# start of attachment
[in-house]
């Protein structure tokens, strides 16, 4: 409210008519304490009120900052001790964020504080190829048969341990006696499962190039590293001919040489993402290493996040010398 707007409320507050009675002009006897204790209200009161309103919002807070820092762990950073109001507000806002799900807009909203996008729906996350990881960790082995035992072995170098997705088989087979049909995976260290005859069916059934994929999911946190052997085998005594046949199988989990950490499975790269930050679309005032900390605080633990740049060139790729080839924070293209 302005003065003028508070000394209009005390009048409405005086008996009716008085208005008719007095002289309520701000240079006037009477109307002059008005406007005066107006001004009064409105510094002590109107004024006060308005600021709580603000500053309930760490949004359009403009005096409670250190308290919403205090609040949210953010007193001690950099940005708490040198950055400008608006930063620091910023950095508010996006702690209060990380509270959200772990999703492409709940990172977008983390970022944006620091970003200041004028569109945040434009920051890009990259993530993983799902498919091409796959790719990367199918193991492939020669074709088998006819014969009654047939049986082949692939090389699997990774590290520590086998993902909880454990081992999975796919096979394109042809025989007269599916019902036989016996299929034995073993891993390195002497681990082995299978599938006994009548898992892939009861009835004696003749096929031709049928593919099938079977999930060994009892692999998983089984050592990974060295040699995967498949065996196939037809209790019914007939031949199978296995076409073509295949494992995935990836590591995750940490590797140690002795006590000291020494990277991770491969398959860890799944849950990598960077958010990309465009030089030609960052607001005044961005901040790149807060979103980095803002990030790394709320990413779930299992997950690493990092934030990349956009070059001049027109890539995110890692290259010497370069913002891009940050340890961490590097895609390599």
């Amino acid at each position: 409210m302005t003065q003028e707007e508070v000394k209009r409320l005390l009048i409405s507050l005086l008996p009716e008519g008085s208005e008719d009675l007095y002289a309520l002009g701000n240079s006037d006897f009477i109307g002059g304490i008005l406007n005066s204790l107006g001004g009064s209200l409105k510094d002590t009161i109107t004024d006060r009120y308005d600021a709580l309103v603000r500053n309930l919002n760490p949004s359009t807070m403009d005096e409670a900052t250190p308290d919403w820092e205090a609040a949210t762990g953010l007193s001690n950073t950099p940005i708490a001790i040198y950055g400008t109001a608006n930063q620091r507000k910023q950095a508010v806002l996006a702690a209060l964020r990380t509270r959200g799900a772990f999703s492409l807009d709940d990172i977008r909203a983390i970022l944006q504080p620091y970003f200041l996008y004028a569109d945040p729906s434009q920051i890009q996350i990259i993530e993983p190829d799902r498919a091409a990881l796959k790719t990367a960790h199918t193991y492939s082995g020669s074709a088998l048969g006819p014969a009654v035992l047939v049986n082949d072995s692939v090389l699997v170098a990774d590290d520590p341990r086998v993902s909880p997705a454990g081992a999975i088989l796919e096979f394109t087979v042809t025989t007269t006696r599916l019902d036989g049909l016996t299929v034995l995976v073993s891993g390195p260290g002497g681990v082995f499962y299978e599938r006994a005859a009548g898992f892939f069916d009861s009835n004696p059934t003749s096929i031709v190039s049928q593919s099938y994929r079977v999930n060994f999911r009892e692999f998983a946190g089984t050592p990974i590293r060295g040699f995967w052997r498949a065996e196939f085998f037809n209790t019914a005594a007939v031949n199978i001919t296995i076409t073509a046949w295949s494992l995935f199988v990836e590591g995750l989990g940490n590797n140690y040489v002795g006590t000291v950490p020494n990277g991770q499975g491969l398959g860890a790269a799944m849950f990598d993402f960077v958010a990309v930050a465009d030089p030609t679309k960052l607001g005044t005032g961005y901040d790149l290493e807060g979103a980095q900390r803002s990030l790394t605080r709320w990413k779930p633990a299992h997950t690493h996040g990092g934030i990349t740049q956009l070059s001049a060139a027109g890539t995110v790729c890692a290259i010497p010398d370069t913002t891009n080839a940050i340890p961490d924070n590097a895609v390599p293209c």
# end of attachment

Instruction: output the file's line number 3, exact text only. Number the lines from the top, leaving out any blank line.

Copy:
């Amino acid at each position: 409210m302005t003065q003028e707007e508070v000394k209009r409320l005390l009048i409405s507050l005086l008996p009716e008519g008085s208005e008719d009675l007095y002289a309520l002009g701000n240079s006037d006897f009477i109307g002059g304490i008005l406007n005066s204790l107006g001004g009064s209200l409105k510094d002590t009161i109107t004024d006060r009120y308005d600021a709580l309103v603000r500053n309930l919002n760490p949004s359009t807070m403009d005096e409670a900052t250190p308290d919403w820092e205090a609040a949210t762990g953010l007193s001690n950073t950099p940005i708490a001790i040198y950055g400008t109001a608006n930063q620091r507000k910023q950095a508010v806002l996006a702690a209060l964020r990380t509270r959200g799900a772990f999703s492409l807009d709940d990172i977008r909203a983390i970022l944006q504080p620091y970003f200041l996008y004028a569109d945040p729906s434009q920051i890009q996350i990259i993530e993983p190829d799902r498919a091409a990881l796959k790719t990367a960790h199918t193991y492939s082995g020669s074709a088998l048969g006819p014969a009654v035992l047939v049986n082949d072995s692939v090389l699997v170098a990774d590290d520590p341990r086998v993902s909880p997705a454990g081992a999975i088989l796919e096979f394109t087979v042809t025989t007269t006696r599916l019902d036989g049909l016996t299929v034995l995976v073993s891993g390195p260290g002497g681990v082995f499962y299978e599938r006994a005859a009548g898992f892939f069916d009861s009835n004696p059934t003749s096929i031709v190039s049928q593919s099938y994929r079977v999930n060994f999911r009892e692999f998983a946190g089984t050592p990974i590293r060295g040699f995967w052997r498949a065996e196939f085998f037809n209790t019914a005594a007939v031949n199978i001919t296995i076409t073509a046949w295949s494992l995935f199988v990836e590591g995750l989990g940490n590797n140690y040489v002795g006590t000291v950490p020494n990277g991770q499975g491969l398959g860890a790269a799944m849950f990598d993402f960077v958010a990309v930050a465009d030089p030609t679309k960052l607001g005044t005032g961005y901040d790149l290493e807060g979103a980095q900390r803002s990030l790394t605080r709320w990413k779930p633990a299992h997950t690493h996040g990092g934030i990349t740049q956009l070059s001049a060139a027109g890539t995110v790729c890692a290259i010497p010398d370069t913002t891009n080839a940050i340890p961490d924070n590097a895609v390599p293209c």